But in this progress of industry and prosperity . . . each generation . . . is destined to fuller enjoyment; and hence, as a consequence of the physical constitution of the human species, to an increase of the population. Will there not come a time when . . . the increase in population surpassing its means of subsistence, the result would necessarily be-if not a continuous decline in wellbeing and number of people, a truly retrograde movement-at least a kind of oscillation between good and bad? Would not such oscillations in societies that have reached this point be an everpresent cause of more or less periodic suffering? Would this not mark the limit beyond which all improvement would become impossible. . . ?
No one will fail to see how far removed from us this time is; but will we reach it one day? It is impossible to speak for or against an event that will occur only at a time when the human species will necessarily have acquired knowledge that we cannot even imagine. And who, in fact, would dare to predict what the art of converting the elements to our use may one day become?
But supposing a limit were reached, nothing terrible would happen, regarding either the happiness or the indefinite perfectibility of mankind. We must also suppose that before that time, the progress of reason will have gone hand in hand with progress in the arts and sciences; that the ridiculous prejudices of superstition will no longer cover morality with an austerity that corrupts and degrades it instead of purifying and elevating it. Men will know then that if they have obligations to beings who do not yet exist, these obligations do not consist in giving life, but in giving happiness. Their object is the general welfare of the human species, of the society in which people live, of the family to which they belong and not the puerile idea of filling the earth with useless and unhappy beings. The possible quantity of the means of subsistence could therefore have a limit, and consequently so could the attainable level of population, without resulting in the destruction . . . of part of the living.
Among the progress of the human mind that is most important for human happiness, we must count the entire destruction of the prejudices that have established inequality between the sexes, fatal even to the sex it favors. One would look in vain for reasons to justify it, by differences in physical constitution, intelligence, moral sensibility. This inequality has no other source but the abuse of power, and men have tried in vain to excuse it by sophisms.
We shall show how much the destruction of customs authorized by this prejudice, of the laws it has dictated, can contribute to the greater happiness of families, and to the spread of the domestic virtues, the first foundation of all other virtues. It will promote the progress of education, because [education] will be extended to both sexes more equally, and because education cannot become general, even among men, without the cooperation of mothers.
All these causes of the improvement of the human species, all these means that assure it, will by their nature act continuously and acquire a constantly growing momentum.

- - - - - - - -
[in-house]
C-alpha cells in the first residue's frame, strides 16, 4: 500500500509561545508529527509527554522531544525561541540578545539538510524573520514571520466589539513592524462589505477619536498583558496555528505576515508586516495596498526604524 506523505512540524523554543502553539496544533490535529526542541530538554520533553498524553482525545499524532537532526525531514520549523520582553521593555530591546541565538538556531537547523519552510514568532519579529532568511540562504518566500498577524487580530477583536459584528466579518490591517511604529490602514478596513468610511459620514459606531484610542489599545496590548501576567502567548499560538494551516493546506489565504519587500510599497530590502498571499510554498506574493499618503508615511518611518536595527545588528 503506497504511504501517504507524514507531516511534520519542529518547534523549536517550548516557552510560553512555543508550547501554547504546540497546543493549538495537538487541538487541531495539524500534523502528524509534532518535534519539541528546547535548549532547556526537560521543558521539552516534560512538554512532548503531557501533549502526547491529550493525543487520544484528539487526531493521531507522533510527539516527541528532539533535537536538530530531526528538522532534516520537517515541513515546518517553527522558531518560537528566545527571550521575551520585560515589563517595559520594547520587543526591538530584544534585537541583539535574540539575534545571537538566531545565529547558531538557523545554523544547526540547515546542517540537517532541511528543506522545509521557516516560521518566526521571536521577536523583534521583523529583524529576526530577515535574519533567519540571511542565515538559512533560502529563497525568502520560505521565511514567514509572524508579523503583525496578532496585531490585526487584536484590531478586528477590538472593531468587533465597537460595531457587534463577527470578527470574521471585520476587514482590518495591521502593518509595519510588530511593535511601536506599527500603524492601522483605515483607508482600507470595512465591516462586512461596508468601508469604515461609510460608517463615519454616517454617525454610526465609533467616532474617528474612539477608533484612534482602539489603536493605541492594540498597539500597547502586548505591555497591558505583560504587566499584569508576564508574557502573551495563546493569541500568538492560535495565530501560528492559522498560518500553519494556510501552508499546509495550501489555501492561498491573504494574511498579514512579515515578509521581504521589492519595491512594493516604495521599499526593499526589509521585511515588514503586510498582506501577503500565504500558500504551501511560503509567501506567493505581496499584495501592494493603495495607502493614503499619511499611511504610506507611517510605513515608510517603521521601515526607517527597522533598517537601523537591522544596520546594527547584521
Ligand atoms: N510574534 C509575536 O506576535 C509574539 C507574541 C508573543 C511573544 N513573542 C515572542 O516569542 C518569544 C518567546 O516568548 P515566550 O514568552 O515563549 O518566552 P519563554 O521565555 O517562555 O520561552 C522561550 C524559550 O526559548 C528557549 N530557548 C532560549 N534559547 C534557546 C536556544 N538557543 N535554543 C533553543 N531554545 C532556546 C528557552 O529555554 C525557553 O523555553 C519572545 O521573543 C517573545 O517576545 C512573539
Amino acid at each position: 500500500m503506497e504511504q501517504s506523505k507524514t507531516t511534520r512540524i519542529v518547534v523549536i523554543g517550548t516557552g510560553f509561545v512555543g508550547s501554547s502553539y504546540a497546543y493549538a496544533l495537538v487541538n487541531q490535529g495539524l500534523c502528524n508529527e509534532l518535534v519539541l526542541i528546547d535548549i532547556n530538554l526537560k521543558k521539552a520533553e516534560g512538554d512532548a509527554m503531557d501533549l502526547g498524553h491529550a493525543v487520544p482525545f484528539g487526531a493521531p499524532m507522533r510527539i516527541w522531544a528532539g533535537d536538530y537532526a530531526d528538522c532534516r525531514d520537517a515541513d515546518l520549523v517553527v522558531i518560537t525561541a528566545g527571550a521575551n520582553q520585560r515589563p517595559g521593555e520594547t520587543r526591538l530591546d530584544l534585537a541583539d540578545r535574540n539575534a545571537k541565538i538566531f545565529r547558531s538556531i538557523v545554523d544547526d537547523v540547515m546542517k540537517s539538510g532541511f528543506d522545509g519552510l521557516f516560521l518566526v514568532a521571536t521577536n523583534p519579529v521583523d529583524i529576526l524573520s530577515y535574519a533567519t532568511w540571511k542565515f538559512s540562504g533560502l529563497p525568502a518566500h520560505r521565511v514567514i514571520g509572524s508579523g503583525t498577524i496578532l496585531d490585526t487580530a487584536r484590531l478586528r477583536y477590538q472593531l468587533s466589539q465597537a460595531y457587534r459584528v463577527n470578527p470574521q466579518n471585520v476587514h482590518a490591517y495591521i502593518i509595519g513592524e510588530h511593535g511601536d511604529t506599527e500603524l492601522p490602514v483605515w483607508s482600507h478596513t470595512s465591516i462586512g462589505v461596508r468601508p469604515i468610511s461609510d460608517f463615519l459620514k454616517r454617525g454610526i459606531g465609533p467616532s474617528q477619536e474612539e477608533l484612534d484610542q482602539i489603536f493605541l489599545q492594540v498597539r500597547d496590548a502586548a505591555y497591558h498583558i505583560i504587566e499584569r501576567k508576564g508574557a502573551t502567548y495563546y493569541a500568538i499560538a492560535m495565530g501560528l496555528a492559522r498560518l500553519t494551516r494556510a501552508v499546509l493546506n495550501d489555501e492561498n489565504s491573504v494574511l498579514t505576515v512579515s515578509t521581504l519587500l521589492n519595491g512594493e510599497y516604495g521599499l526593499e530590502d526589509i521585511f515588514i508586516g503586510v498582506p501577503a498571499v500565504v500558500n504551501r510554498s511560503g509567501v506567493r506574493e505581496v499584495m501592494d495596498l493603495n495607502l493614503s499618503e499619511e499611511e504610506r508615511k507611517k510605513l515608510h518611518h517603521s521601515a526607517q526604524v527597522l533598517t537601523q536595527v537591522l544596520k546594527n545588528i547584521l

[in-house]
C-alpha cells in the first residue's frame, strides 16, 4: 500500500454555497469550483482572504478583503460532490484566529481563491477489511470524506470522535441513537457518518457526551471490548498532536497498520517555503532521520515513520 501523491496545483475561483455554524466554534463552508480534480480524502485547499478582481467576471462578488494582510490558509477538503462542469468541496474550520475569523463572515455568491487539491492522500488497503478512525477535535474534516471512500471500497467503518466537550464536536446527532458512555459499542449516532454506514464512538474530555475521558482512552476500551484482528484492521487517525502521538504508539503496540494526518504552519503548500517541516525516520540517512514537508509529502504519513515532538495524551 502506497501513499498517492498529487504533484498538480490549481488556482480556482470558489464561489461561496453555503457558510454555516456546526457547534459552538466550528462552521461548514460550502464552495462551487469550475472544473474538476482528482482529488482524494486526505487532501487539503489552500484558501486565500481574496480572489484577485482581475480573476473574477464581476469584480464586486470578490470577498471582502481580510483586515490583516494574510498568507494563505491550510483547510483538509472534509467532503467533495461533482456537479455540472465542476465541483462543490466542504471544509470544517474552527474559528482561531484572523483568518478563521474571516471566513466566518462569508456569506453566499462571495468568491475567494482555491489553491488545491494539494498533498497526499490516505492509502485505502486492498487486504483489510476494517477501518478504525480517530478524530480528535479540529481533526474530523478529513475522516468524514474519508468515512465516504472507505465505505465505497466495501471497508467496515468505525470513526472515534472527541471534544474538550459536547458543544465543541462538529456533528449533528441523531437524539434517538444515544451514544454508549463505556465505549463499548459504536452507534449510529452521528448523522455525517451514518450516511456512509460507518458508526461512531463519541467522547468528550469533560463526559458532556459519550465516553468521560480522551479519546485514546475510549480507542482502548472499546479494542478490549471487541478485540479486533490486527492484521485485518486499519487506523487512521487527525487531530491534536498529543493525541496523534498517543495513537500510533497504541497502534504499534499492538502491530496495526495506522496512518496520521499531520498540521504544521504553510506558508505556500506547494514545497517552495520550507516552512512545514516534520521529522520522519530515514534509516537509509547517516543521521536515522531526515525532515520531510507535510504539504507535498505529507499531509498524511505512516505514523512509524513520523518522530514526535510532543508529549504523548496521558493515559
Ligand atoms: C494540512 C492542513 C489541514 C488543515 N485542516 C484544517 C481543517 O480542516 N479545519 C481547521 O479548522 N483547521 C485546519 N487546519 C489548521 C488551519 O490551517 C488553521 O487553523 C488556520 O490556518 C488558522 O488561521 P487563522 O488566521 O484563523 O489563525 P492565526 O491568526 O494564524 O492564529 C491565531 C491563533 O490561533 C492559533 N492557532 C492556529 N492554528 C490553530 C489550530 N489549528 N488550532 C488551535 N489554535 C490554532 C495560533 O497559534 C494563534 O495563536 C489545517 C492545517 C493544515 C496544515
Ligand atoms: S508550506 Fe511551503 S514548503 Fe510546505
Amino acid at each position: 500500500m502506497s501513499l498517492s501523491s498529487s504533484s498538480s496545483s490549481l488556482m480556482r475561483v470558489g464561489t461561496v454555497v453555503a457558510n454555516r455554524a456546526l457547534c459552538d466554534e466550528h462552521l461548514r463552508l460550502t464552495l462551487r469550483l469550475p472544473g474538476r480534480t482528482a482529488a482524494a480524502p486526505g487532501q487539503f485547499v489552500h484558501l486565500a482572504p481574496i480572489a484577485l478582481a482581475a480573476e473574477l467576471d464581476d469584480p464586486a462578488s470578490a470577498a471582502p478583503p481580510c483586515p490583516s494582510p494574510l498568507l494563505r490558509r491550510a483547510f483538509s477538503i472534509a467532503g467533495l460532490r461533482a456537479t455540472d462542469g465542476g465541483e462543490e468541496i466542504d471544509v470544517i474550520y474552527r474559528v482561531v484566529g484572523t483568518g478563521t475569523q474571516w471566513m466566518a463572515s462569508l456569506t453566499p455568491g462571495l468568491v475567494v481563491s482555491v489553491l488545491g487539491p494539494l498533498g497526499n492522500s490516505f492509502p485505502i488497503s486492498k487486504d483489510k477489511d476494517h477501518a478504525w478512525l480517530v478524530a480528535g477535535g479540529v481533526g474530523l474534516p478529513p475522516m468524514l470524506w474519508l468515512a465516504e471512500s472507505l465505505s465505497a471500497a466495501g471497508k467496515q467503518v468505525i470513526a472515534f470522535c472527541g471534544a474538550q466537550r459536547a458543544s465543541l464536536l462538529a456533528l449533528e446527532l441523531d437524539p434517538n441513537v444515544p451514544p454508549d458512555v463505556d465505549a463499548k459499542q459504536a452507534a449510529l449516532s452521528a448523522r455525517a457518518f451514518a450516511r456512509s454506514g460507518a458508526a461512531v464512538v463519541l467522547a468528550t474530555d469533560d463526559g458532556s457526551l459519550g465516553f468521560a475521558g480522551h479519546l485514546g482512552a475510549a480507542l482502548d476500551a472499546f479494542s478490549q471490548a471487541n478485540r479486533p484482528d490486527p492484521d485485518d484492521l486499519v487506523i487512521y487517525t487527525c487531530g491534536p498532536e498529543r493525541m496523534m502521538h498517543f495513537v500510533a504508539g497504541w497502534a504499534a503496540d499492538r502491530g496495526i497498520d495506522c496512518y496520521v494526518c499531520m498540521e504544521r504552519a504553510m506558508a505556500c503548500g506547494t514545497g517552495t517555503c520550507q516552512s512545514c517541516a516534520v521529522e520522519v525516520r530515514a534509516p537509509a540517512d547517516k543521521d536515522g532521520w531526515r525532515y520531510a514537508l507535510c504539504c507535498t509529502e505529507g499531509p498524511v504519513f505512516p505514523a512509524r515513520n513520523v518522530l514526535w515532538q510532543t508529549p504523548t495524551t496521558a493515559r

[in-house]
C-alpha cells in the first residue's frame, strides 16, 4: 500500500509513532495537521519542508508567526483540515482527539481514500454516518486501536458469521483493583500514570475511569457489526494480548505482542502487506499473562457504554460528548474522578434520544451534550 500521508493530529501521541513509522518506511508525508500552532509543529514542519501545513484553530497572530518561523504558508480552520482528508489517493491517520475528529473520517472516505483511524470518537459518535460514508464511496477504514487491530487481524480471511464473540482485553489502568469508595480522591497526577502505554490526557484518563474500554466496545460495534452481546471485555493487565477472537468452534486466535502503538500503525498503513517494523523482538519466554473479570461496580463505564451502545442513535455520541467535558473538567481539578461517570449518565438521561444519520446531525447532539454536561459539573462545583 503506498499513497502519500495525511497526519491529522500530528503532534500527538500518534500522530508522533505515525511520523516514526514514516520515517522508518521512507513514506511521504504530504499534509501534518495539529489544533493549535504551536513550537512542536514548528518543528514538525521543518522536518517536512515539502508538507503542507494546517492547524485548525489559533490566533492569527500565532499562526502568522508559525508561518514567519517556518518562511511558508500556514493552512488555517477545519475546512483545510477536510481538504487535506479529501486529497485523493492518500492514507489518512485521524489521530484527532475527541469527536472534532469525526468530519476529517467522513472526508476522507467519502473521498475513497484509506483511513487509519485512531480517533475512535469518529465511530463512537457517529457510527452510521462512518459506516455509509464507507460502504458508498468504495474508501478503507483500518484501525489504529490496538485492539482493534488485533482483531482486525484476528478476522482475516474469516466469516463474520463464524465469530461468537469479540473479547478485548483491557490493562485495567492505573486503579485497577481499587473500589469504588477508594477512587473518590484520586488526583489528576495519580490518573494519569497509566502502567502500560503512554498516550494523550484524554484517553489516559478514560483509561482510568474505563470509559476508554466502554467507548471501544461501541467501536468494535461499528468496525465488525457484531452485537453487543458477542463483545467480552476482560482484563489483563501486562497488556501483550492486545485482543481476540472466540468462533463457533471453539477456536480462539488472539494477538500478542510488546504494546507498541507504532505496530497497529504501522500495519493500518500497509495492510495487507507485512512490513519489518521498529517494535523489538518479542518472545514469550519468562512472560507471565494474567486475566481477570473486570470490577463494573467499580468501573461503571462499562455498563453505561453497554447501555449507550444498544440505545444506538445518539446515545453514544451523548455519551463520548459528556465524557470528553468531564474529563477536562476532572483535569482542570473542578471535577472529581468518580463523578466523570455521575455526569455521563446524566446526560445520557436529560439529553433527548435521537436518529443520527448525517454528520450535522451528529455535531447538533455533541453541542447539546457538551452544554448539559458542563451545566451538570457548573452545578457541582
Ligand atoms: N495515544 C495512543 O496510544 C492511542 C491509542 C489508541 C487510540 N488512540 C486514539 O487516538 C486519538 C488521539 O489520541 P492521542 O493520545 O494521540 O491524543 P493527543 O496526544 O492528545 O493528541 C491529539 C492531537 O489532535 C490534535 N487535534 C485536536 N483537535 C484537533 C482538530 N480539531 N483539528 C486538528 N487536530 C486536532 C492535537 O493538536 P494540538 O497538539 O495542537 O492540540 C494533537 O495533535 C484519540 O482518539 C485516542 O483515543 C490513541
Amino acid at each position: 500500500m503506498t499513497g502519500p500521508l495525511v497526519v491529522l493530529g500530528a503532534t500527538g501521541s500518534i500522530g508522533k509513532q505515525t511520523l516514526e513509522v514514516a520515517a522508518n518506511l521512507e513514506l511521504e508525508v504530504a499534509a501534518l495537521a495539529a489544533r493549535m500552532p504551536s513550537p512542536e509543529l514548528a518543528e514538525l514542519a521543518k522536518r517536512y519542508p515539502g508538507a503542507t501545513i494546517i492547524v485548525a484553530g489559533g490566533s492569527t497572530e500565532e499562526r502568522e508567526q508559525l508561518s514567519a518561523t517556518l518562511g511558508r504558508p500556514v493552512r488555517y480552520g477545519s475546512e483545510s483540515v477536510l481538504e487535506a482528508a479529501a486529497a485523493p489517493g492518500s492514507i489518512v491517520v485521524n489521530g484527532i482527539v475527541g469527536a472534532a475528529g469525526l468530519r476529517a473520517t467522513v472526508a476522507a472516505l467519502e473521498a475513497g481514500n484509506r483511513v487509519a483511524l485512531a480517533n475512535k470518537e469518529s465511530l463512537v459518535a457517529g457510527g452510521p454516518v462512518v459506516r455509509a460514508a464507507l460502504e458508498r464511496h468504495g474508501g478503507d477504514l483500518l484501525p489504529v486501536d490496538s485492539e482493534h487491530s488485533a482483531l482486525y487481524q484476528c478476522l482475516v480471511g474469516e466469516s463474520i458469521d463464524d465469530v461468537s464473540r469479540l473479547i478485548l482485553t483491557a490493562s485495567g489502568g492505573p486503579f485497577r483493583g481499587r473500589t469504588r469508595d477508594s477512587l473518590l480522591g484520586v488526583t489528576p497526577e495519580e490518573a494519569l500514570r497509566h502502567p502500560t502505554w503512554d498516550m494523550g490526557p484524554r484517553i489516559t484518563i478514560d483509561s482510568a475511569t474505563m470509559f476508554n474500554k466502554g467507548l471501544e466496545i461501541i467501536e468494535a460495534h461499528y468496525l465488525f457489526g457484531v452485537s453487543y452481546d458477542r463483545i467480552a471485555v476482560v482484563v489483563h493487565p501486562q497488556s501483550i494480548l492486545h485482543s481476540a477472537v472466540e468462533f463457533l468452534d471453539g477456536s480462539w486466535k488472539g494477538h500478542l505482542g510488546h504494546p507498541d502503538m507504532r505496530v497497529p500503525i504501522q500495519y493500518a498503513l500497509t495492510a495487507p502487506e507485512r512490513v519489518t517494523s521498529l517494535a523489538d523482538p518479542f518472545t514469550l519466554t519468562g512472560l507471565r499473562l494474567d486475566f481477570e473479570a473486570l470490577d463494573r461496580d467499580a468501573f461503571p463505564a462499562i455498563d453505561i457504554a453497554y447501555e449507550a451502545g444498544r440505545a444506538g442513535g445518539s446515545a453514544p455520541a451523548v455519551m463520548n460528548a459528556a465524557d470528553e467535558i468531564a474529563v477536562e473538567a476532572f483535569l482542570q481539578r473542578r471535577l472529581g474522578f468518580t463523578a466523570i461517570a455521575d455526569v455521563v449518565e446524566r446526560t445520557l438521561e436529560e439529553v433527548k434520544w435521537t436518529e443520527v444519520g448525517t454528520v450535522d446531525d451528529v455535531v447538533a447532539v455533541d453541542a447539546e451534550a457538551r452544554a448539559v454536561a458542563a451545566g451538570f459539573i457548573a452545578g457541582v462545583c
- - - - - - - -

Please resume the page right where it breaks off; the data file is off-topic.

We have explained the proofs of this . . .; we could therefore already conclude that the perfectibility of man is unlimited, even though, up to now, we have only supposed him endowed with the same natural faculties and organization. What then would be the certainty and extent of our hopes if we could believe that these natural faculties themselves and this organization are also susceptible of improvement? This is the last question remaining for us to examine.
The organic perfectibility or degeneration of races in plants and animals may be regarded as one of the general laws of nature.
This law extends to the human species; and certainly no one will
doubt that progress in medical conservation [of life], in the
use of healthier food and housing, a way of living that would
develop strength through exercise without impairing it by excess,
and finally the destruction of the two most active causes of degradation-misery
and too great wealth-will prolong the extent of life and assure
people more constant health as well as a more robust constitution.
We feel that the progress of preventive medicine as a preservative,
made more effective by the progress of reason and social order,
will eventually banish communicable or contagious illnesses and
those diseases in general that originate in climate, food, and
the nature of work. It would not be difficult to prove that this
hope should extend to almost all other diseases, whose more remote
causes will eventually be recognized. Would it be absurd now to
suppose that the improvement of the human race should be regarded
as capable of unlimited progress? That a time will come when death
would result only from extraordinary accidents or the more and
more gradual wearing out of vitality, and that, finally, the duration
of the average interval between birth and wearing out has itself
no specific limit whatsoever? No doubt man will not become immortal,
but cannot the span constantly increase between the moment he
begins to live and the time when naturally, without illness or
accident, he finds life a burden?
From Marie Jean Antoine Nicolas Caritat, marquis de Condorcet,
Esquisse d'un tableau historique des progrès de l'esprit
humain (Paris: Masson et Fils, 1822), pp. 27985, 29394,
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(c)Paul Halsall Aug 1997